When it comes to truck tire and wheel service, there are many steps and procedures that must be followed. Some of them are required by federal Occupational Safety and Health Administration (OSHA) regulations, some are considered manufacturer guidelines and others are recognized as best practices by the industry.
Regardless of their origin, technicians must know and understand them so they do not unintentionally create a problem where one did not previously exist.
In the area of wheel and rim installation, the primary place where lubricants play a critical role in the safety and performance of today’s truck tire and wheel assemblies is the affect they have on torque and clamping force. On certain wheel systems, the use of the proper lubricant will definitely have a positive impact on the life and performance of the assembly, while the use of an improper lubricant can have serious consequences.
In order to help technicians understand these guidelines and the relationship between torque and clamping force, the Tire Industry Association (TIA) has developed a Fleet Tire Service OSHA Compliance Training Program that outlines the instances where lubricants are required, as well as the types of lubricants that must be used.
First of all, technicians must know the requirements for each type of wheel and rim system used in North America. For example, the demountable rim, or Dayton system, is characterized by open-center rims that fit over a cast spoke hub. The rims are secured to the end of the axle by a series of clamps (or wedges) and nuts that must be equally tightened in order for them to run true.
Since the demountable rim system relies on friction to keep the rims from spinning on the cast spoke wheels, there cannot be any lubricants on the mating surfaces. Technicians may think they’re doing themselves a favor by applying a thin film of anti-corrosive compound to limit the effects of corrosion, but in reality, they are reducing the amount of clamping force that keeps the rims from spinning.
On the other hand, the torque specifications for these rims are dry, so the application of a lubricant on the threads will create excessive clamping force at the required torque which contributes to damaged and worn components.
Stud-piloted wheels, also known as Budd wheels, are another system where the torque specifications are dry – for the most part. These wheels can be identified by a series of inner and outer cap nuts on dual wheels that have left-hand threads on the left side of the vehicle and right-hand threads on the right side of the vehicle.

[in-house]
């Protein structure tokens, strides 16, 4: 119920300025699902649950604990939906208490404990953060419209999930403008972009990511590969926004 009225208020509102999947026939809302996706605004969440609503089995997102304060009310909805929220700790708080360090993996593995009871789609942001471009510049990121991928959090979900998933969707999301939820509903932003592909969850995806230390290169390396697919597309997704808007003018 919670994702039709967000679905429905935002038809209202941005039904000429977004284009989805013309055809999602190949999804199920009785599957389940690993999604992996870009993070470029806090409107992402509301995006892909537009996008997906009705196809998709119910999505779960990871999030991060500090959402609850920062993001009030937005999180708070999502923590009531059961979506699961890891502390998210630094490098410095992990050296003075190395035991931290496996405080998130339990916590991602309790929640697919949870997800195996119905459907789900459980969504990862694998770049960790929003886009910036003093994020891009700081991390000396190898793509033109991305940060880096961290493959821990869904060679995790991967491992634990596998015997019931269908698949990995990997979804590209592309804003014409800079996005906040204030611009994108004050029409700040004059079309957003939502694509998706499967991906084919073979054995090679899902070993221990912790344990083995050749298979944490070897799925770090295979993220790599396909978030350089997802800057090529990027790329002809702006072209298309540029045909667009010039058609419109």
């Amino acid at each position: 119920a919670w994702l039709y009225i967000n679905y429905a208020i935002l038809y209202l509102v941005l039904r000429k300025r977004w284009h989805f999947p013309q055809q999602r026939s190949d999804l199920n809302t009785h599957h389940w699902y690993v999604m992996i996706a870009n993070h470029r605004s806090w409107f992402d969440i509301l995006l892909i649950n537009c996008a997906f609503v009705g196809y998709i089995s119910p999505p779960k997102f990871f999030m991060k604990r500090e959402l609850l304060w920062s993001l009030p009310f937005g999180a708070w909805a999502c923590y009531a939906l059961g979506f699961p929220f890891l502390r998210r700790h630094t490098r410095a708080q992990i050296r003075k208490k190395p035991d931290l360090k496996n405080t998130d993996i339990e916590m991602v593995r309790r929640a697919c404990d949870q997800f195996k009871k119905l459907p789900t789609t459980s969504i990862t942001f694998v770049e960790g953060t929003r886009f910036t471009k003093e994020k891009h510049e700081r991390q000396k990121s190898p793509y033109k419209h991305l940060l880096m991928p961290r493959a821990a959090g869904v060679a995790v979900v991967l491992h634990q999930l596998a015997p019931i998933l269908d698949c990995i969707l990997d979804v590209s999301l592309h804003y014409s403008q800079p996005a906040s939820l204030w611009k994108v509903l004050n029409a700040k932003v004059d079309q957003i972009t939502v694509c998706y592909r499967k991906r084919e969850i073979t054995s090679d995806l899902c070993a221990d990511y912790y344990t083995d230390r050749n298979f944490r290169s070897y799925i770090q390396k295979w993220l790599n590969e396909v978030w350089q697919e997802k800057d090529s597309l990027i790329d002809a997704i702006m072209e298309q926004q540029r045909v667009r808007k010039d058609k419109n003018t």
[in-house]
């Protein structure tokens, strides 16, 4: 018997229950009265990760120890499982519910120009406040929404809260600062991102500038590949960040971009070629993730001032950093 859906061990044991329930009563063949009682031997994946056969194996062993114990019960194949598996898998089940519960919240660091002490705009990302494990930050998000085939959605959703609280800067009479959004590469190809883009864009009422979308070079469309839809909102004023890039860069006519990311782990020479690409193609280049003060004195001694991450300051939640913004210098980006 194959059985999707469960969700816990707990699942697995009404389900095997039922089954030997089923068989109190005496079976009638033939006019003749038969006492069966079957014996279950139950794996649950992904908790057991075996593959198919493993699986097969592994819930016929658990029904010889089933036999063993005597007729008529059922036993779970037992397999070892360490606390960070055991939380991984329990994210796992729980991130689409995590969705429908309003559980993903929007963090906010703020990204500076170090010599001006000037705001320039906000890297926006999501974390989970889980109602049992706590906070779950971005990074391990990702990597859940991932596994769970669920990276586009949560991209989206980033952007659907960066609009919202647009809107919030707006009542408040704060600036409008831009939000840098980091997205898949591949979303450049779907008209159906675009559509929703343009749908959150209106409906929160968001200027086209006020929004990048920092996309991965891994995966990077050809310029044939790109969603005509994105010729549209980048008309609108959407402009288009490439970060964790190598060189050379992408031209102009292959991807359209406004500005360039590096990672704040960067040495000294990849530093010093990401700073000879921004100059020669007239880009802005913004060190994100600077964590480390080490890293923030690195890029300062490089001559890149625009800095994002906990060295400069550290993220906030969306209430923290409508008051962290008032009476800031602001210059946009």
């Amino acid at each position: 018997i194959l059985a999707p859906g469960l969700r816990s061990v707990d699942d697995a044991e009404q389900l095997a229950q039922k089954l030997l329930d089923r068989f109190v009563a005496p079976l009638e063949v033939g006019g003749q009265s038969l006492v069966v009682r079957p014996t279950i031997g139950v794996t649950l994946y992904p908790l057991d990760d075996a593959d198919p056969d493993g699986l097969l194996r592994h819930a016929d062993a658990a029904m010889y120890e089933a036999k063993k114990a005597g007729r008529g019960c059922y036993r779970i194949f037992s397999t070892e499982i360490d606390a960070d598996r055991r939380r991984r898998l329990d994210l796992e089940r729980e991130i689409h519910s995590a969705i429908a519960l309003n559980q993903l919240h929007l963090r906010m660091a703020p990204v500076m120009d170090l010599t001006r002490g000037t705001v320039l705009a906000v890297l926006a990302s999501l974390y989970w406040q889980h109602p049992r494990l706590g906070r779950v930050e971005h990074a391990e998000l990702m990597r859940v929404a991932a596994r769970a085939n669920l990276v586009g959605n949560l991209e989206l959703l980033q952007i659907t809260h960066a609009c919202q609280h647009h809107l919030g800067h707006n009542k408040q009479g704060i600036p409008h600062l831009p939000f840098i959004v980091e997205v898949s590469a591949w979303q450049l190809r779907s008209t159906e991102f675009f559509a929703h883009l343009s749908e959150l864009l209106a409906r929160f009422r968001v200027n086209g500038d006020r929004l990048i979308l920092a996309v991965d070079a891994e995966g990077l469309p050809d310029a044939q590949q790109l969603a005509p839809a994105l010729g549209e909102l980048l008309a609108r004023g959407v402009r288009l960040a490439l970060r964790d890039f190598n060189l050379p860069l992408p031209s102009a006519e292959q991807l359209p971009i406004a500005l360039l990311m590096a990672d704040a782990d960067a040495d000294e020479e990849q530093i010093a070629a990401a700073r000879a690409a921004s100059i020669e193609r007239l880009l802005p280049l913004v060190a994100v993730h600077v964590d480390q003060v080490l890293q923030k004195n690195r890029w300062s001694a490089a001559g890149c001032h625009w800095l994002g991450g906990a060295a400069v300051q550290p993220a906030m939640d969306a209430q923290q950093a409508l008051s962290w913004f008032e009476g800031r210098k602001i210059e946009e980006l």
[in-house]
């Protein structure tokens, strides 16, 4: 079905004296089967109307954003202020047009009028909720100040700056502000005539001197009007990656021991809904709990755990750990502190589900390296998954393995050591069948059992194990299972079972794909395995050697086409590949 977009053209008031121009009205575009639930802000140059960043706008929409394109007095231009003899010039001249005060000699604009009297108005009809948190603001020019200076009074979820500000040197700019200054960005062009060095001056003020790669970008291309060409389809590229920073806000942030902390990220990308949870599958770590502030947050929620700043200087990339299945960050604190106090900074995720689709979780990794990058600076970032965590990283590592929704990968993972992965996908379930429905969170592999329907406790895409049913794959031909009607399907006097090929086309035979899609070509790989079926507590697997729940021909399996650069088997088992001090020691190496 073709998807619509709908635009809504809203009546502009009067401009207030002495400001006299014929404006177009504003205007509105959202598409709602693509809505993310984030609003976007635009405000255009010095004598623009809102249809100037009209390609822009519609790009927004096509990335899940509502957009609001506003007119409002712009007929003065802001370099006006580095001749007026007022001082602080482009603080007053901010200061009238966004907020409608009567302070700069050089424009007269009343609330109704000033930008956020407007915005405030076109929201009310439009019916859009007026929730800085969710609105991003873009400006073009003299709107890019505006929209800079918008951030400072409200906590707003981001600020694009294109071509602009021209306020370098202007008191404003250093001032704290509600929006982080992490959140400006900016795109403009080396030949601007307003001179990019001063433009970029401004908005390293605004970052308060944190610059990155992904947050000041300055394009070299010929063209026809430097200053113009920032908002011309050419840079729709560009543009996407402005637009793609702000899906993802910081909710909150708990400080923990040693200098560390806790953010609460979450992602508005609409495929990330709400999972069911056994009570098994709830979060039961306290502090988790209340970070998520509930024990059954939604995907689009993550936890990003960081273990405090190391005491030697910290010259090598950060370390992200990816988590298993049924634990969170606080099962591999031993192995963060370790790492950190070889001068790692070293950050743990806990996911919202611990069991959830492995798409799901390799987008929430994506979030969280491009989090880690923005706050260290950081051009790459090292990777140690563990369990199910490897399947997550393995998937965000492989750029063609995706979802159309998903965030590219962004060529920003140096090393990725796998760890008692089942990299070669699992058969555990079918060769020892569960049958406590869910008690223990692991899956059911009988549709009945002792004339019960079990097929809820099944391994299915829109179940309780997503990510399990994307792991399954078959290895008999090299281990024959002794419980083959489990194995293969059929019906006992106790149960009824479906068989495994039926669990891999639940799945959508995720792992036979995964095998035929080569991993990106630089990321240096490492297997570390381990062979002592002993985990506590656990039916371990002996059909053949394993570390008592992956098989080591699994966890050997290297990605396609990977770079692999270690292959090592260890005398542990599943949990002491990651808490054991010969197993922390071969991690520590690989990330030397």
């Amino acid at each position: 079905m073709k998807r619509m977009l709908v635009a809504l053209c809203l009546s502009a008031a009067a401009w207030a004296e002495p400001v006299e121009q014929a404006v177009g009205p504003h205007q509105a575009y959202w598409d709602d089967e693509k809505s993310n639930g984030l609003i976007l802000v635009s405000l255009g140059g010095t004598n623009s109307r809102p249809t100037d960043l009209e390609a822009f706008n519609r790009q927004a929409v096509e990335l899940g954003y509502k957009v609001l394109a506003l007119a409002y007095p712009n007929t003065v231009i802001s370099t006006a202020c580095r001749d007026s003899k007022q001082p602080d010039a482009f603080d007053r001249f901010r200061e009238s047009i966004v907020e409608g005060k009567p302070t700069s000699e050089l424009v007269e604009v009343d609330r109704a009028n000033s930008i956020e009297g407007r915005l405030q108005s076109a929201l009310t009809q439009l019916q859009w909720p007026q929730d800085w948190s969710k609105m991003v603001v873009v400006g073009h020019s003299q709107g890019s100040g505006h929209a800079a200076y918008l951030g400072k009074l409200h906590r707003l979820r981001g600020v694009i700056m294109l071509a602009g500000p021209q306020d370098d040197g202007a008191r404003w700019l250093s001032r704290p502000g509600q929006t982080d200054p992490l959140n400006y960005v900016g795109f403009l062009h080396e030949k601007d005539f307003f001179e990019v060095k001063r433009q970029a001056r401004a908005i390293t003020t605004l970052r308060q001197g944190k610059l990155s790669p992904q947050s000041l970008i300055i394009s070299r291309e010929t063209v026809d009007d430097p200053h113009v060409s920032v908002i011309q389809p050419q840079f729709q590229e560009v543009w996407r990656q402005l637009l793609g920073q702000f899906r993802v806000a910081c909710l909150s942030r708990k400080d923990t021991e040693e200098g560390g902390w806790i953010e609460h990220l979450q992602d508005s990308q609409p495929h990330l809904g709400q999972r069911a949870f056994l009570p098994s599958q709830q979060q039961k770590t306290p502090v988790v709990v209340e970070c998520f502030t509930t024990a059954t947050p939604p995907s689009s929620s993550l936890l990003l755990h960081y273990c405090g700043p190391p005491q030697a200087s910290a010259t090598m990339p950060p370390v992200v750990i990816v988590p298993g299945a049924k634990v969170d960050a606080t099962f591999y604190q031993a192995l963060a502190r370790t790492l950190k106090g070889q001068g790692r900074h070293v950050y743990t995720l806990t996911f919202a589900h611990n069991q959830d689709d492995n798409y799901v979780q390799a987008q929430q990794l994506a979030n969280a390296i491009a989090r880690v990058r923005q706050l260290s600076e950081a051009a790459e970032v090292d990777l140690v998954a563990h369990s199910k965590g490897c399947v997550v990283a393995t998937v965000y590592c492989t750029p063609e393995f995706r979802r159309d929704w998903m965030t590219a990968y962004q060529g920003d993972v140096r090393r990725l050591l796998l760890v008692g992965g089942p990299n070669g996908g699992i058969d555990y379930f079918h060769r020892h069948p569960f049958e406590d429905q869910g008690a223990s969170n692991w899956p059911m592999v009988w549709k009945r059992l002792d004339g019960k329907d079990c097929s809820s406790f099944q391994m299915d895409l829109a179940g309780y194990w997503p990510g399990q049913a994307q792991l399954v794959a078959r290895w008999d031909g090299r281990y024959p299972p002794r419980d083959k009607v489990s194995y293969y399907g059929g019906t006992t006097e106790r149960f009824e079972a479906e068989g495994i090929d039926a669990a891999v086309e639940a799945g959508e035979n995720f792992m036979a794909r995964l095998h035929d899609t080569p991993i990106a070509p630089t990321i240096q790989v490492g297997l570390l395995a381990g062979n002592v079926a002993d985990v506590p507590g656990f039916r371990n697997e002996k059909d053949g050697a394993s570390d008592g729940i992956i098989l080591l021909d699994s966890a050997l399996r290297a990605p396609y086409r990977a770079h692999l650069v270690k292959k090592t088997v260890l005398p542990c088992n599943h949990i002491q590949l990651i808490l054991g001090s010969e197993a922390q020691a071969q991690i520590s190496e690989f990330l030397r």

Unfortunately, it is not uncommon for the inner and outer cap nuts to “freeze” together during the removal process. This can lead to a number of problems, the most serious of which is forcing the studs into the hub or drum.
Technicians surmised that by coating the threads of the cap nuts with an anti-corrosive compound that includes rust-inhibiting properties, the inners and outers would not freeze together and they were right. So the application of “never-seize” became commonplace when installing these wheels.
What these technicians failed to realize was that most stud-pilot torque specifications are dry. When lubricated values are given, the approved lubricant is standard 30-weight motor oil.
Additionally, the lubricated specs call for lower torque values to account for the loss of friction. When technicians substitute the recommended lubricant (motor oil) for an anti-seize compound, the relationship between torque and clamping force is changed.
It’s also important to note that there are several reasons why inner and outer cap nuts freeze together and the presence of substances like “never-seize” may have unintended consequences.
For example, excessive corrosion on the threads may cause them to stick together, as will threads that are damaged or severely worn. So in reality, the application of anti-seize compounds keep bad fasteners in service longer.